I help clients dealing with depression, anxiety and relationship issues. My counseling is aimed at helping you feel better and moving you towards change, growth and transformation. I specialize in adult individual psychotherapy and advanced licensing consulting and ethics workshops in Georgia for mental health professionals. For over 25 years, my work has been my passion.
Depression is a broad term but it often captures how we feel when we are stressed. It may be the first word that enters our mind when we think about our emotional pain. Depression may also be the ball of confusion we feel when we lose a family member, divorce or are struggling in a difficult relationship. Some of the red flags of depression are panic attacks, crying spells, social withdrawal. Therapy can be incredibly helpful for reducing or eliminating these effects. In fact, many are amazed with their ability to recover from depression and anxiety once they seek help. Therapy can help with many other forms of mental or psychological distress and personal issues.
I am a therapist. I am also a part time musician. The skills required for both are surprisingly similar. They are equal parts science, art, and craft. When a therapist fuses these skills, clients feel empowered, that their feelings are real, that someone understands them. As a result, they feel less depressed and anxious.
When we understand our feelings and beliefs, we learn what motivates our behavior. When we learn what drives our behavior, we can change it. And also change how we think and feel.
Therapy as Science
The science of therapy is learned in graduate school through coursework and research– textbooks on family therapy, play therapy, group therapy, diagnosis of schizophrenia and other severe mental illnesses. Also, there are many theories and approaches to helping people improve their mental state and change behavior. Some are therapeutically confrontational; assertive approaches to helping you see irrational behavior. Some are homework based. Some are targeted at specific fears like spider phobia. My therapeutic approach is focused on growth, change, developing healthy relationships, finding peace and happiness. In textbooks, it is known as eclectic or blended therapy. I blend cognitive, interpersonal and experiential therapy.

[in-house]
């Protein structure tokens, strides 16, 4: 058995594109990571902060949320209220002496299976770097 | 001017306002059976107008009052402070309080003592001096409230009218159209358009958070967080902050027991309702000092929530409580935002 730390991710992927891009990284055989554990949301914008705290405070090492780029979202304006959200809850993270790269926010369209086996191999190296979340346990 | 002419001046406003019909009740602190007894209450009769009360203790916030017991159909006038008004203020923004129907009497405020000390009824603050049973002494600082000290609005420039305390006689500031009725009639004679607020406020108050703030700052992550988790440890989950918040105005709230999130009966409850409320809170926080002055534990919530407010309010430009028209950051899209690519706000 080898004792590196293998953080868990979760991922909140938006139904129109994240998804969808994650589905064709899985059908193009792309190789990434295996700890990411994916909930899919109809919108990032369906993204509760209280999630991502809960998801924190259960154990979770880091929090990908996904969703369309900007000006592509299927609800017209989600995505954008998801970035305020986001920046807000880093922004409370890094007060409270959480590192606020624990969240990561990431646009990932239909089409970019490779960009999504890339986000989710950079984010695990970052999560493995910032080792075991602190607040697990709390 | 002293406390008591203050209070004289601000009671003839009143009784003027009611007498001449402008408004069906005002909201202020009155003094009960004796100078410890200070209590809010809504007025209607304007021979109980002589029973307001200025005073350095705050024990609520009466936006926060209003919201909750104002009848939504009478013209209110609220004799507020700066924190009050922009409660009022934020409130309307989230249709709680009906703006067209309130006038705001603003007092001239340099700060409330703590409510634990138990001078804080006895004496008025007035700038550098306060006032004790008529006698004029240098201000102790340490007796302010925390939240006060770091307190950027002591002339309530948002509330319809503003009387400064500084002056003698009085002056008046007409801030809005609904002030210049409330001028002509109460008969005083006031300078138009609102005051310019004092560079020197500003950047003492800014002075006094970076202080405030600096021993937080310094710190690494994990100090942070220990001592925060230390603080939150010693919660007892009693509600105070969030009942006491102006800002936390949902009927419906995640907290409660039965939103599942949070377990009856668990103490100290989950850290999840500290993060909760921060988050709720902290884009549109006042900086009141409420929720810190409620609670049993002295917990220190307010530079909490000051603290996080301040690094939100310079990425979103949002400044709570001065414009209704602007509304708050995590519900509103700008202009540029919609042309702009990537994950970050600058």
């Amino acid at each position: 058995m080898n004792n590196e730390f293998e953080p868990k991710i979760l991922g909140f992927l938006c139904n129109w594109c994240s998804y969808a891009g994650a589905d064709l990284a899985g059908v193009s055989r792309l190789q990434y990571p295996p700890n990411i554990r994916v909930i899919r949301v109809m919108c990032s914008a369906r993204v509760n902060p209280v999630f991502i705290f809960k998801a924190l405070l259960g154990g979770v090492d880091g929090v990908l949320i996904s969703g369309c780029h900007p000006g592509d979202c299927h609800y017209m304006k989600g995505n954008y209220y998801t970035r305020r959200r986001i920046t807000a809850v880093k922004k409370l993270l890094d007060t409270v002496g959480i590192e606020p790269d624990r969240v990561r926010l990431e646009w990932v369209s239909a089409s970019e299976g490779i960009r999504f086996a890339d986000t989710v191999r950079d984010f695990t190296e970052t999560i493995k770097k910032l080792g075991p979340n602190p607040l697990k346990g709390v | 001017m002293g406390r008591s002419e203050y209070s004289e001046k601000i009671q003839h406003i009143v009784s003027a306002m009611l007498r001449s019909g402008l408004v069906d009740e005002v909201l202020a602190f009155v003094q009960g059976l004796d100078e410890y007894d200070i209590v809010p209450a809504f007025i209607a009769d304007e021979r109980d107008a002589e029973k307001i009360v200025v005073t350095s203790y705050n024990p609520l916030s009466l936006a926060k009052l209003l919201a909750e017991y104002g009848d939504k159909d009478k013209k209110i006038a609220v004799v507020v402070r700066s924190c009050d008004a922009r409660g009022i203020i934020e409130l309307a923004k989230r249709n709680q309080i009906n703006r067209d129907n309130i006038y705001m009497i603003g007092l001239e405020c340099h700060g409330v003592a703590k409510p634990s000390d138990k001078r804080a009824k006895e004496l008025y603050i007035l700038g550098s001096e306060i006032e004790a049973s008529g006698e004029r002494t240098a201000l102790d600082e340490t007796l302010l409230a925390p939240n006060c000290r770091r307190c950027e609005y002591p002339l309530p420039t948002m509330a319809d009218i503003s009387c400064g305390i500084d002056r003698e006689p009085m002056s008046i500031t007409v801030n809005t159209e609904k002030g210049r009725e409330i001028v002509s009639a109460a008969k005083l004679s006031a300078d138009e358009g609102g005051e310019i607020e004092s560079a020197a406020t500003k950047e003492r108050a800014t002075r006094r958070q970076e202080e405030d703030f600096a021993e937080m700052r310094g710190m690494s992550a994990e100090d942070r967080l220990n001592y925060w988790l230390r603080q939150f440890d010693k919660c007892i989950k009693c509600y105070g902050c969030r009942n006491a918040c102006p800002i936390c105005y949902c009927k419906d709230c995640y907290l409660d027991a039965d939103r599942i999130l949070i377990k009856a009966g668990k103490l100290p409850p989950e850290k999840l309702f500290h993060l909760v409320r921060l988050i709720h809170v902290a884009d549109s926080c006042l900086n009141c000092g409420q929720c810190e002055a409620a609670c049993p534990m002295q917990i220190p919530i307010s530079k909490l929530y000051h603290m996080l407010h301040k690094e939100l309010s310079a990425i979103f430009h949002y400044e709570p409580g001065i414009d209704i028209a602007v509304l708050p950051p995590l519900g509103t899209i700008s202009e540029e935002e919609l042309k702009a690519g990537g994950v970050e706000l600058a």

Therapy as Art
There is a quote from a famous therapist.
“If you think you’ve heard it all before, you aren’t listening.”
Each person is unique. Therefore, I do not perform therapy as a “procedure”. I do not aim to fix you. Since my life is not your life, I don’t tell you what is best for you. You have the ability to make the best choices in your life. My role is to listen and observe carefully and provide a different perspective. Maybe you feel lost. As such, it is not my role to find you, but to help you find yourself!
You as an Artist: Making a Sketchbook of Your Life.
With the art of therapy everything you experience in my office is an opportunity to help you understand yourself, grieve your losses, and allow yourself to feel and heal and grow and change. When you notice something on my desk has been moved a few inches. When I yawn (but that doesn’t happen often-honestly). When YOU yawn. When your eyes fill with tears. When you suddenly change the topic. These are only examples.
Therapy is both frightening and exciting. That is how therapy SHOULD work. As is said, ‘nothing ventured, nothing gained’. So if you are taking risk and feeling emotion in your sessions with me, you will make progress and feel better.
Therapy as Craft
The seamstress, the carpenter, the brick mason. What do these occupations share in common? All of these persons develop their skills through apprenticeship. As a therapist, you learn special techniques; means and methods and systems. Others teach you. As you collect tools, you place them in your tool box. Some you will use often. Some only occasionally. Nevertheless, all the tools have a purpose. Development of a craft applies to psychotherapy as well. Some of my tools are cognitive, psychodynamic, interpersonal, and experiential techniques. Perhaps the therapist’s most valuable tool is their feelings because it provides a guide for use of the other tools.
When the science moves out of the way and the art/craft moves forward, exciting things happen in therapy. You may come to a session thinking you have nothing to share or discuss. You may leave the same session feeling incredible relief and delight that you had a breakthrough! It is important to note however that therapy sessions can often be difficult and painful. Therapy is hard work.